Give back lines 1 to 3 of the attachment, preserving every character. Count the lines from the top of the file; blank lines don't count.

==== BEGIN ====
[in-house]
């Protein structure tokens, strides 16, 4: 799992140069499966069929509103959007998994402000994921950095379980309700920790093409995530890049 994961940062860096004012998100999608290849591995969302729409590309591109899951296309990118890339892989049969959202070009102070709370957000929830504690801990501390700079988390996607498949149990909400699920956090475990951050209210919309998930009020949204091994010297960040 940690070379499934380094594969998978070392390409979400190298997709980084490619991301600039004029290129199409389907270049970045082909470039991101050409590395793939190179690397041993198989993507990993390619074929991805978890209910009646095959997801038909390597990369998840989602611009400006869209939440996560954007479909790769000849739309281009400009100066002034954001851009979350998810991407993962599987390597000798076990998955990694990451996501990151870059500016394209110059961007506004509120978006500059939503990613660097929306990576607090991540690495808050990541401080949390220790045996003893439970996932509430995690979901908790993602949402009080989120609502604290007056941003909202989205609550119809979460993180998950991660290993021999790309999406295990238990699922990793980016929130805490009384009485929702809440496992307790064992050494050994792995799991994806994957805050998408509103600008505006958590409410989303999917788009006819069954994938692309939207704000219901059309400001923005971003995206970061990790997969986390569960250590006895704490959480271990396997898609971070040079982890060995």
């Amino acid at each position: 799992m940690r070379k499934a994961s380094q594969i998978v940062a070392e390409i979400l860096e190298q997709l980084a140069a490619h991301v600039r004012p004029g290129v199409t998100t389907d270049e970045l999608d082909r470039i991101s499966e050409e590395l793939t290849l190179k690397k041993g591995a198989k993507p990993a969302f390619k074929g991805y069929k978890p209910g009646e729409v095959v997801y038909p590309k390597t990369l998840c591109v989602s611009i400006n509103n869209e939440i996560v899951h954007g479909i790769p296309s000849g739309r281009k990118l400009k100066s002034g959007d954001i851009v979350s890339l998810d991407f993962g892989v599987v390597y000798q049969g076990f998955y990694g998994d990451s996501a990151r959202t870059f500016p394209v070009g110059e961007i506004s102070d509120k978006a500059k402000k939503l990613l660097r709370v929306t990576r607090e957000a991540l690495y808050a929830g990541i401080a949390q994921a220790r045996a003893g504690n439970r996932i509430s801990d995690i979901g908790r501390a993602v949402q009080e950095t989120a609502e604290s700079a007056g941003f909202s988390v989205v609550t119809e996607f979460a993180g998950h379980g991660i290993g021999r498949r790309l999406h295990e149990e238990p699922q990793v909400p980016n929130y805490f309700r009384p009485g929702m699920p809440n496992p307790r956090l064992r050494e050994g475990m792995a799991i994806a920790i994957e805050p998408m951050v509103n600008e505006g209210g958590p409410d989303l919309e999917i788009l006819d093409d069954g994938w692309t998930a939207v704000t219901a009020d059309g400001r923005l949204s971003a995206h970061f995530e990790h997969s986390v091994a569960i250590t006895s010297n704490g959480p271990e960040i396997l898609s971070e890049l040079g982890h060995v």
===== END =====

[in-house]
């Protein structure tokens, strides 16, 4: 799992140069499966069929509103959007998994402000994921950095379980309700920790093409995530890049 994961940062860096004012998100999608290849591995969302729409590309591109899951296309990118890339892989049969959202070009102070709370957000929830504690801990501390700079988390996607498949149990909400699920956090475990951050209210919309998930009020949204091994010297960040 940690070379499934380094594969998978070392390409979400190298997709980084490619991301600039004029290129199409389907270049970045082909470039991101050409590395793939190179690397041993198989993507990993390619074929991805978890209910009646095959997801038909390597990369998840989602611009400006869209939440996560954007479909790769000849739309281009400009100066002034954001851009979350998810991407993962599987390597000798076990998955990694990451996501990151870059500016394209110059961007506004509120978006500059939503990613660097929306990576607090991540690495808050990541401080949390220790045996003893439970996932509430995690979901908790993602949402009080989120609502604290007056941003909202989205609550119809979460993180998950991660290993021999790309999406295990238990699922990793980016929130805490009384009485929702809440496992307790064992050494050994792995799991994806994957805050998408509103600008505006958590409410989303999917788009006819069954994938692309939207704000219901059309400001923005971003995206970061990790997969986390569960250590006895704490959480271990396997898609971070040079982890060995």
């Amino acid at each position: 799992m940690r070379k499934a994961s380094q594969i998978v940062a070392e390409i979400l860096e190298q997709l980084a140069a490619h991301v600039r004012p004029g290129v199409t998100t389907d270049e970045l999608d082909r470039i991101s499966e050409e590395l793939t290849l190179k690397k041993g591995a198989k993507p990993a969302f390619k074929g991805y069929k978890p209910g009646e729409v095959v997801y038909p590309k390597t990369l998840c591109v989602s611009i400006n509103n869209e939440i996560v899951h954007g479909i790769p296309s000849g739309r281009k990118l400009k100066s002034g959007d954001i851009v979350s890339l998810d991407f993962g892989v599987v390597y000798q049969g076990f998955y990694g998994d990451s996501a990151r959202t870059f500016p394209v070009g110059e961007i506004s102070d509120k978006a500059k402000k939503l990613l660097r709370v929306t990576r607090e957000a991540l690495y808050a929830g990541i401080a949390q994921a220790r045996a003893g504690n439970r996932i509430s801990d995690i979901g908790r501390a993602v949402q009080e950095t989120a609502e604290s700079a007056g941003f909202s988390v989205v609550t119809e996607f979460a993180g998950h379980g991660i290993g021999r498949r790309l999406h295990e149990e238990p699922q990793v909400p980016n929130y805490f309700r009384p009485g929702m699920p809440n496992p307790r956090l064992r050494e050994g475990m792995a799991i994806a920790i994957e805050p998408m951050v509103n600008e505006g209210g958590p409410d989303l919309e999917i788009l006819d093409d069954g994938w692309t998930a939207v704000t219901a009020d059309g400001r923005l949204s971003a995206h970061f995530e990790h997969s986390v091994a569960i250590t006895s010297n704490g959480p271990e960040i396997l898609s971070e890049l040079g982890h060995v």